Date of Award


Degree Type


Degree Name

Doctor of Philosophy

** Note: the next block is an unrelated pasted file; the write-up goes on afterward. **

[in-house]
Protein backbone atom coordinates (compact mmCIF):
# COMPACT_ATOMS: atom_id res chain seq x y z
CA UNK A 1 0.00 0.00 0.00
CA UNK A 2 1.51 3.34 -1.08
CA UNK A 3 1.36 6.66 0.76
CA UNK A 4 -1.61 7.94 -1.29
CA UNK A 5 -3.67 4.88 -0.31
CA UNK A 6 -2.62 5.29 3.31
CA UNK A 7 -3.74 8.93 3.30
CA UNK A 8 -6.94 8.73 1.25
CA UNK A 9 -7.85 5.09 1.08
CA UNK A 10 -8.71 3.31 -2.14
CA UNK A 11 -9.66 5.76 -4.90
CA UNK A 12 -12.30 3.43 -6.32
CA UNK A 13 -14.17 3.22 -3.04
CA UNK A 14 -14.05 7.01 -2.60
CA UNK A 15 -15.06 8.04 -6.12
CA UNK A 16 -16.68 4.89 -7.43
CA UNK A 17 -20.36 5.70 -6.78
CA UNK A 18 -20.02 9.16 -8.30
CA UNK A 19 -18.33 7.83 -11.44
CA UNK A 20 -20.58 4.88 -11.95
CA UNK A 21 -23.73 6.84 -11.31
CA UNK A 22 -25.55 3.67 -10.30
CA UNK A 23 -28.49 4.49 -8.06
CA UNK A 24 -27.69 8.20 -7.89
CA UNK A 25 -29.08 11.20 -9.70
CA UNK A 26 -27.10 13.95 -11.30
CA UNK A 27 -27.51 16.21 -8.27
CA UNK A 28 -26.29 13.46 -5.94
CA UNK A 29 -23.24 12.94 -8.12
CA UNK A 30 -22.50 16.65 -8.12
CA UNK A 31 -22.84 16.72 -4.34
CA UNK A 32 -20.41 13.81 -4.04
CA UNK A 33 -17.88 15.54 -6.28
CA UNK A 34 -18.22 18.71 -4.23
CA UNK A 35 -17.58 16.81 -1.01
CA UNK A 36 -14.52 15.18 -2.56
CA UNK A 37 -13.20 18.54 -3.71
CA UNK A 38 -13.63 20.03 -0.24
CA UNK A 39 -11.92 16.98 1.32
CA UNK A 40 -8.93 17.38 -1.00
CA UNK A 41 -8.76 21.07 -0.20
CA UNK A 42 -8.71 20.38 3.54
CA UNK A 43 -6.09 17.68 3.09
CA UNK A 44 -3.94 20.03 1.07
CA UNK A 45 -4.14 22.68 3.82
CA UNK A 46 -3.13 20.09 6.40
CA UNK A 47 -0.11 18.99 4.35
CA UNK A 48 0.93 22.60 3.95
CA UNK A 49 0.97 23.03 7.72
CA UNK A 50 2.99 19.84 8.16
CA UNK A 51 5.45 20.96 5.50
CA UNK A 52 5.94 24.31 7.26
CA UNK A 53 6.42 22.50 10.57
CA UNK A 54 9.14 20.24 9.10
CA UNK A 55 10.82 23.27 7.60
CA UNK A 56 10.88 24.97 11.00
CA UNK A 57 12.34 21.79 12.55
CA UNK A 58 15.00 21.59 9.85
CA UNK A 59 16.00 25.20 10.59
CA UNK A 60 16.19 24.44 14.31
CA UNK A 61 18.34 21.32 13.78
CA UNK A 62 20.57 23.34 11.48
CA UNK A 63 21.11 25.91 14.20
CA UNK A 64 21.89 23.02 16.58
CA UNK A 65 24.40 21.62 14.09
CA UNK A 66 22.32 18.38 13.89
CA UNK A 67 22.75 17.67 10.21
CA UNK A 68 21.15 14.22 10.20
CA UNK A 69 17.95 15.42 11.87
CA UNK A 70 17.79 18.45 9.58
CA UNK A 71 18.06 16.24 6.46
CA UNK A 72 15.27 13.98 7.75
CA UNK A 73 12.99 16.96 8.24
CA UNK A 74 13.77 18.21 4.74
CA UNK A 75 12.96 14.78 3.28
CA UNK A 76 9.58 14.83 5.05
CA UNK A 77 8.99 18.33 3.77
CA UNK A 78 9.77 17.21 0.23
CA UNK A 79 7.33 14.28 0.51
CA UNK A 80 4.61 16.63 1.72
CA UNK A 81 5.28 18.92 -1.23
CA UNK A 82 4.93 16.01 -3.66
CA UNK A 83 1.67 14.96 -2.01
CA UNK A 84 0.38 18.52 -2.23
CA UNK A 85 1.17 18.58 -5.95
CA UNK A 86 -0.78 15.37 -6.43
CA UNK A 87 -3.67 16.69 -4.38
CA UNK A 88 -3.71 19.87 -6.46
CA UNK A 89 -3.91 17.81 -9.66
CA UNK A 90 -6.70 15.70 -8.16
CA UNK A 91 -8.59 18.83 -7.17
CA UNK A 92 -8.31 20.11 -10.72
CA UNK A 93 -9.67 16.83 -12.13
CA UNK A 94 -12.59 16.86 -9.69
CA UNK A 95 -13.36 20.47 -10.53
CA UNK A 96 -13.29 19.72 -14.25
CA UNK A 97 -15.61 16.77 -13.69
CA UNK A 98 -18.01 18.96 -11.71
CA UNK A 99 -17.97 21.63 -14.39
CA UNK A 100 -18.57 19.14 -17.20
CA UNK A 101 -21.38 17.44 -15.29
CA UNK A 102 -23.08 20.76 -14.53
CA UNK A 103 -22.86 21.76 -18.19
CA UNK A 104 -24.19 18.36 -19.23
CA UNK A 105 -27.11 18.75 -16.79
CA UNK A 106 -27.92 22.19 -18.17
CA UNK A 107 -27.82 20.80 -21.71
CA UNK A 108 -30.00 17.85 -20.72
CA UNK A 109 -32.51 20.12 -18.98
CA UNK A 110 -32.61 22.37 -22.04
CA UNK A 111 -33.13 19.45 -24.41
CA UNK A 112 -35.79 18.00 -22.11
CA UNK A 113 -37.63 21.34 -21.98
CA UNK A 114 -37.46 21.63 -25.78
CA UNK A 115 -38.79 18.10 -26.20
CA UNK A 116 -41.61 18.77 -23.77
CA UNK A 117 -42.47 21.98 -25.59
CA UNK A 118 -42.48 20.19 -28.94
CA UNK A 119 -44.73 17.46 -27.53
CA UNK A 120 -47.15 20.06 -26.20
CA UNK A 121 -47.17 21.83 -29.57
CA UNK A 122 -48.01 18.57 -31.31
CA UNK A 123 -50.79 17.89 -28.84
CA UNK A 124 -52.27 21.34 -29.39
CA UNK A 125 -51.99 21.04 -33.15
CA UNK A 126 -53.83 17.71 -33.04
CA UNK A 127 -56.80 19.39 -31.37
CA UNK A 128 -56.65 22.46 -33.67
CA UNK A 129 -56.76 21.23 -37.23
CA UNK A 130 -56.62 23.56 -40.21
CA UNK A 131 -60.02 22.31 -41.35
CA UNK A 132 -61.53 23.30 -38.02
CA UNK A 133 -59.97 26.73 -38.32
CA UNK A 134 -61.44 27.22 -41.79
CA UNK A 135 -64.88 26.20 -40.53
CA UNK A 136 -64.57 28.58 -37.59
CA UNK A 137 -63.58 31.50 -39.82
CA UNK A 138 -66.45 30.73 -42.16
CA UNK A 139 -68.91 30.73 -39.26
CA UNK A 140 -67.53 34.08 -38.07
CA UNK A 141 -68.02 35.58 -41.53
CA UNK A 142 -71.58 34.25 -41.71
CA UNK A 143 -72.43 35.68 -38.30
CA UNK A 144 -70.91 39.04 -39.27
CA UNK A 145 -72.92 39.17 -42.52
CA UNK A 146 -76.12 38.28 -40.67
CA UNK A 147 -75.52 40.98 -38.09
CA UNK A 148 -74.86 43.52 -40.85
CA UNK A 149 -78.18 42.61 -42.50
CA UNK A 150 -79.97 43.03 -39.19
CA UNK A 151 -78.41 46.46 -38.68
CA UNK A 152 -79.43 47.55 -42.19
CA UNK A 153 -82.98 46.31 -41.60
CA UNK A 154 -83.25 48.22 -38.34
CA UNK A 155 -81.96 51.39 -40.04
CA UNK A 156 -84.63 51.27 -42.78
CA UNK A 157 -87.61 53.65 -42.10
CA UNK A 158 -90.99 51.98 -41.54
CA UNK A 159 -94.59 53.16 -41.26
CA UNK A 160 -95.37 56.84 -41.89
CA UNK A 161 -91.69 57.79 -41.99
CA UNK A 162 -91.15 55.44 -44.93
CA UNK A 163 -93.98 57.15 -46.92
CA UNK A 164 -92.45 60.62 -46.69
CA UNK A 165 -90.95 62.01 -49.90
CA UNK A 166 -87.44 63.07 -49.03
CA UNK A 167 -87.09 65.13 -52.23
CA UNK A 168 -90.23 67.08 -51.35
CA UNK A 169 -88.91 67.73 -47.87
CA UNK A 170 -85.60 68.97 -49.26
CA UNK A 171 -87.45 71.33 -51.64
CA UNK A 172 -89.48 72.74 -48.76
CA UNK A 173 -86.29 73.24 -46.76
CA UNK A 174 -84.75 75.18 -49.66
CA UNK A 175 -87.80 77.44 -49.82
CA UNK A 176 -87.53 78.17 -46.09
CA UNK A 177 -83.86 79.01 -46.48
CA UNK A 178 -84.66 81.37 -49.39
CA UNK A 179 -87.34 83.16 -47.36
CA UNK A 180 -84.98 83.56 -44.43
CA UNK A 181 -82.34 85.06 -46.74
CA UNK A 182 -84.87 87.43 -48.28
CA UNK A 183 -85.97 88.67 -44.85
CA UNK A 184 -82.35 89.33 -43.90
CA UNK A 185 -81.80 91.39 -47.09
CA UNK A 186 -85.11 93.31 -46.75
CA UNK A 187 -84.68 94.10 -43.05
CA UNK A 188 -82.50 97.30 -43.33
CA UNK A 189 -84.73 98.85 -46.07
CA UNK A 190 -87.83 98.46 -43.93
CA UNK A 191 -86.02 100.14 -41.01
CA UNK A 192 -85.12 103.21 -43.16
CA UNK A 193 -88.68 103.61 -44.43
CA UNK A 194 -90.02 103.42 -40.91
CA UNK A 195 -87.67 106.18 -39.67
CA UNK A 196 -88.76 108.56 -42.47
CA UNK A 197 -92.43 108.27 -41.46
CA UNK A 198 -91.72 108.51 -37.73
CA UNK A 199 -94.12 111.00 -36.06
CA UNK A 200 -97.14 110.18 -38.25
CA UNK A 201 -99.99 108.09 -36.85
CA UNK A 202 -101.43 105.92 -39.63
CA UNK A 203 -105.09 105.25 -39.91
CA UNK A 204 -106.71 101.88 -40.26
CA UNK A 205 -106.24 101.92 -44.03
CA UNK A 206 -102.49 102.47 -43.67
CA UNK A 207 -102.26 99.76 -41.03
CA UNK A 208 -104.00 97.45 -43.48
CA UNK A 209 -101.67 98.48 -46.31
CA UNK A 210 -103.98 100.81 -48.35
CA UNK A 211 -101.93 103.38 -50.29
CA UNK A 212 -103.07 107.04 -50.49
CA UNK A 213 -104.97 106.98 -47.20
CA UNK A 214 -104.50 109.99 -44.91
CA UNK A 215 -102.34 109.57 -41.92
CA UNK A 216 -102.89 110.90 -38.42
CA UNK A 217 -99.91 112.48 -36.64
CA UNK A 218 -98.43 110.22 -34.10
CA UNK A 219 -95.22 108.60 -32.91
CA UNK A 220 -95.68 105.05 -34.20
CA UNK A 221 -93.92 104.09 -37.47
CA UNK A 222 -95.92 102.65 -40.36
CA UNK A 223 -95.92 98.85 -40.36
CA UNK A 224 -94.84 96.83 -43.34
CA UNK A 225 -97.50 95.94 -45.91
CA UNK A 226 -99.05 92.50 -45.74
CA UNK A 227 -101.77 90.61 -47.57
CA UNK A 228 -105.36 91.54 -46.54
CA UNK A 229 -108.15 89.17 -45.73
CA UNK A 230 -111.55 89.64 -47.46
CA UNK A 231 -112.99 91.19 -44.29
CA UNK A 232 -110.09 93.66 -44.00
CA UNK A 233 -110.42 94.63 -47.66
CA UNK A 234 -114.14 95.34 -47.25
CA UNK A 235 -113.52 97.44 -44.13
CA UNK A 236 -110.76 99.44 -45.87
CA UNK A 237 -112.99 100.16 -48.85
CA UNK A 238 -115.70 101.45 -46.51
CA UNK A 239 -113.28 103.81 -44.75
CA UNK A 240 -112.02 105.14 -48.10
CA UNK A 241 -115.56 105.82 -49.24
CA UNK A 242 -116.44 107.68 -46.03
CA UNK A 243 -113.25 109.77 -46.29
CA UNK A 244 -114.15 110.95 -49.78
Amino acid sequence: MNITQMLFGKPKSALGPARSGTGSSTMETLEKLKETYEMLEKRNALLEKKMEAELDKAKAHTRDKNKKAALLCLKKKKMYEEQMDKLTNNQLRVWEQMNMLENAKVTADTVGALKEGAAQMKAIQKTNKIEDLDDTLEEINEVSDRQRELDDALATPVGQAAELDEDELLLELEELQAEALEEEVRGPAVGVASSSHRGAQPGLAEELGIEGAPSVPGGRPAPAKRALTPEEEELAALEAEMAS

Using Steiner's (1971) model of group performance, an experiment was performed to investigate the relationship among affiliation-related motives, task demands, group size and group productivity. It was suggested that affiliation-related motives may mediate the effects of group size and task demands on group productivity. That is, when task demands were disjunctive it was hypothesized that approval-oriented as compared to rejection-threatened persons would increase their productivity as group size increased. Under conjunctive task demands it was predicted that increased group size would lead to decreased productivity for rejection-threatened as compared to approval-oriented members.;Affiliation-related motives were measured using Short's (1980) measure of resultant affiliation motivation. Subjects were classfied as high, moderate or low on this measure and the experimental design included two levels of group size (i. e., two, six) and two levels of task demands (i.e., disjunctive, conjunctive). There were an equal number of groups in each cell of the design and groups were homogeneous with respect to motive designation. As task demands was a within-subjects factor, the order in which subjects performed the tasks was counterbalanced.;Results obtained from analysis of variance did not support the predicted three-way interaction among resultant affiliation motivation, group size and task demands. However, results obtained using a measure designed to validate Steiner's model did yield the predicted three-way interaction.;A second study was designed to examine the possible effects of overmotivation on the predicted three-way interaction. Contrary to an overmotivation explanation, results indicated that approval-oriented persons performing under disjunctive task demands did better when approval incentives in the group situation were high rather than low. Interestingly, the three-way interaction appeared to be due to the approval-oriented performing better than the rejection-threatened in the disjunctive task when anticipating future interaction and better in the conjunctive task when future interaction was not anticipated.;Results were interpreted as offering limited support for motivational predictions related to Steiner's model, but suggestive of a number of potentially fruitful avenues of research.



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